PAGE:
Told in alternating points of view, Nurture by Jaime Samms and Sarah Masters is not your typical m/m novel. There must be a certain amount of suspension of disbelief when it comes to reading this thriller, mainly due to the fact that the police seem rather inept when it comes to actually capturing the killer who is running fairly rampant through two thirds of the novel. However, I am fairly sure that the main thrust of this novel isn’t the mystery portion, but rather the idea of one man finally breaking the chains of abuse that have become so familiar to him that he wears them without regard to his own well being.
This novel plumbs the depths of what it is to be an abuse victim who cannot deny their hope that this will be the last time their abuser hurts them—that the man they love is still in there somewhere and that they are, in fact, the reason he is abusive—somehow they have failed to be what their abuser needs. It is a hard concept for many to understand and unless you have been a victim yourself, it is likely that you may find yourself rather shocked at some of the truths these two authors bring to light in their story. However, there is no denying that regardless of any weaknesses in the plotline of this story, the picture they paint of a person who has been used and hurt by someone who professes to love them is very real indeed. So much so that I must say that if reading about abuse bothers you, the opening chapter is one that is fairly graphic and therefore potentially a trigger for those who are sensitive to this subject material.
Paul is in a relationship that is disastrous by no small measure. His partner Carl has become more and more aggressive sexually, pushing the limits of their kink to the point where he is hurting Paul regardless of whether Paul enjoys it or not. Paul’s best friend, Brian, has seen the many bruises Carl has left on Paul’s body and has repeatedly tried to get his friend to leave. However, Paul is convinced that it is his fault that Carl is always so angry and that he has somehow failed the man. When Carl finally goes too far, Paul decides to leave, but little does he know that not only will Carl never let him go, but also that there is more to Carl’s violent edge than he ever suspected. Secrets are about to be revealed that will lead Paul to depend on a police detective who has been trying to capture a killer for many months and must now protect Paul from becoming yet another victim.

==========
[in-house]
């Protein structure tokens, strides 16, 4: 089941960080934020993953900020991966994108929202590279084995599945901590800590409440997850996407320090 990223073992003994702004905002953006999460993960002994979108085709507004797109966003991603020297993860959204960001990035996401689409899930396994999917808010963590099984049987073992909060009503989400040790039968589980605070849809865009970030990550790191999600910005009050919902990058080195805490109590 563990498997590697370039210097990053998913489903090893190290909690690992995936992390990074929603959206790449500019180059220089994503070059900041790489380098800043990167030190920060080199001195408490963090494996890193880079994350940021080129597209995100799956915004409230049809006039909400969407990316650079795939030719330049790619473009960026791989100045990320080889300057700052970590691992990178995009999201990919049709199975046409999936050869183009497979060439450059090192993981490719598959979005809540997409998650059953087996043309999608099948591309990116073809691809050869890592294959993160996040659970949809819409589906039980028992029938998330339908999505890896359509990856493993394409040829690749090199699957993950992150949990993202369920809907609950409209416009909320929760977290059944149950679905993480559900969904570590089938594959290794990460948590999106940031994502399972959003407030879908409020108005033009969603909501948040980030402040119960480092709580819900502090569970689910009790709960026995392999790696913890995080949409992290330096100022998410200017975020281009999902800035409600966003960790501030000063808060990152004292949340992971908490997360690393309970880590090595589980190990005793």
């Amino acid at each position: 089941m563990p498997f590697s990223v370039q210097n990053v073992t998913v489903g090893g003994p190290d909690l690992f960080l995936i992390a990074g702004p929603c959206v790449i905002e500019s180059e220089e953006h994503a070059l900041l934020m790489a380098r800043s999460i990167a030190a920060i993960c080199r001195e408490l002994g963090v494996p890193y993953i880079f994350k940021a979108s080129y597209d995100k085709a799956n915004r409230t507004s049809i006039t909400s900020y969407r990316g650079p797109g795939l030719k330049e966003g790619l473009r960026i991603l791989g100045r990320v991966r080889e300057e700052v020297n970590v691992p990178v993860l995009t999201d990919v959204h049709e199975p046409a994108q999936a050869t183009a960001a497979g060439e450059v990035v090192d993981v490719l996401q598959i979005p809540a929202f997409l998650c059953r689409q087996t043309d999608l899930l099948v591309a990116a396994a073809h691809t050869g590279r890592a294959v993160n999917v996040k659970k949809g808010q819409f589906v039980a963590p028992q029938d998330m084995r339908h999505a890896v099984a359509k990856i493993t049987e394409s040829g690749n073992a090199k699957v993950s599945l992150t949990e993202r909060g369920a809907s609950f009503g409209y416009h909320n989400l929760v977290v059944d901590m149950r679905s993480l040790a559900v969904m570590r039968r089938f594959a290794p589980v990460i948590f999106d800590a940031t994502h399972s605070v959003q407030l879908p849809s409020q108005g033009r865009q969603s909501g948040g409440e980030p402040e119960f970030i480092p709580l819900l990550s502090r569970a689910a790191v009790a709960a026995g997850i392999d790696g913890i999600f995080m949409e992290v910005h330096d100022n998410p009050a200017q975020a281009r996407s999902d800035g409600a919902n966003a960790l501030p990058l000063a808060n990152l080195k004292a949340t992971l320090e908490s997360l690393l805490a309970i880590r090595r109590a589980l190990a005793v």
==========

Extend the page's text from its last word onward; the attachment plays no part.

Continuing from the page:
This novel does many things right—describing and portraying how an abuse victim often feels and thinks is at the top of that list. I liked the fact that once Paul was truly free of Carl, he did not run into the arms of Vic, the police detective, but rather the two of them took months to come to terms with what had happened to Paul and how it affected his view on just about everything from sex, to a lasting relationship with another man. I found myself enjoying the alternating point of view immensely—it gave me great insight into both the mind of the killer and of the main character, Paul. It also allowed for more on the page action—some of which was rather gruesome, for sure, but still made for thrilling reading. To describe this novel as just a thriller or a romantic mystery is to give it short shrift. There was a lot happening in this story—some really good, some rather contrived, but all in all Nurture was a solid hit for me.